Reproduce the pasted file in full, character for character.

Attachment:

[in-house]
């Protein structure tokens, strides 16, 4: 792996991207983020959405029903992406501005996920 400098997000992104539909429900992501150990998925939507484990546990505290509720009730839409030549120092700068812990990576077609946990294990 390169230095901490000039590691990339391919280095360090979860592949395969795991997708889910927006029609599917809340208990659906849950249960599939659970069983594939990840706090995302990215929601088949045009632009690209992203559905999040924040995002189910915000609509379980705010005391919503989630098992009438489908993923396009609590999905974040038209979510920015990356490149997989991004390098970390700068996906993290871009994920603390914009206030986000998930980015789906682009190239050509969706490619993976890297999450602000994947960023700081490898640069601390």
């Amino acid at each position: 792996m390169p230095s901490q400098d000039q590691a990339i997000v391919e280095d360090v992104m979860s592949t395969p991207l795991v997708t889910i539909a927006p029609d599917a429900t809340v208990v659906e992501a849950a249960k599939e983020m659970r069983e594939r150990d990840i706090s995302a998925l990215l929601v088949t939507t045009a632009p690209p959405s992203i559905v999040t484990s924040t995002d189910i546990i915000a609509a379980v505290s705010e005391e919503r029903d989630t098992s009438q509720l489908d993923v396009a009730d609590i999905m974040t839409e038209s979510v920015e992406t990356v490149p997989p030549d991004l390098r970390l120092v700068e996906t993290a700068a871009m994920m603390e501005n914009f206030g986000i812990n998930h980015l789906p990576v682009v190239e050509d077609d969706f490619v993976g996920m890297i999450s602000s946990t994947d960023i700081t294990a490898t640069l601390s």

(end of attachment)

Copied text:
[in-house]
């Protein structure tokens, strides 16, 4: 792996991207983020959405029903992406501005996920 400098997000992104539909429900992501150990998925939507484990546990505290509720009730839409030549120092700068812990990576077609946990294990 390169230095901490000039590691990339391919280095360090979860592949395969795991997708889910927006029609599917809340208990659906849950249960599939659970069983594939990840706090995302990215929601088949045009632009690209992203559905999040924040995002189910915000609509379980705010005391919503989630098992009438489908993923396009609590999905974040038209979510920015990356490149997989991004390098970390700068996906993290871009994920603390914009206030986000998930980015789906682009190239050509969706490619993976890297999450602000994947960023700081490898640069601390």
């Amino acid at each position: 792996m390169p230095s901490q400098d000039q590691a990339i997000v391919e280095d360090v992104m979860s592949t395969p991207l795991v997708t889910i539909a927006p029609d599917a429900t809340v208990v659906e992501a849950a249960k599939e983020m659970r069983e594939r150990d990840i706090s995302a998925l990215l929601v088949t939507t045009a632009p690209p959405s992203i559905v999040t484990s924040t995002d189910i546990i915000a609509a379980v505290s705010e005391e919503r029903d989630t098992s009438q509720l489908d993923v396009a009730d609590i999905m974040t839409e038209s979510v920015e992406t990356v490149p997989p030549d991004l390098r970390l120092v700068e996906t993290a700068a871009m994920m603390e501005n914009f206030g986000i812990n998930h980015l789906p990576v682009v190239e050509d077609d969706f490619v993976g996920m890297i999450s602000s946990t994947d960023i700081t294990a490898t640069l601390s």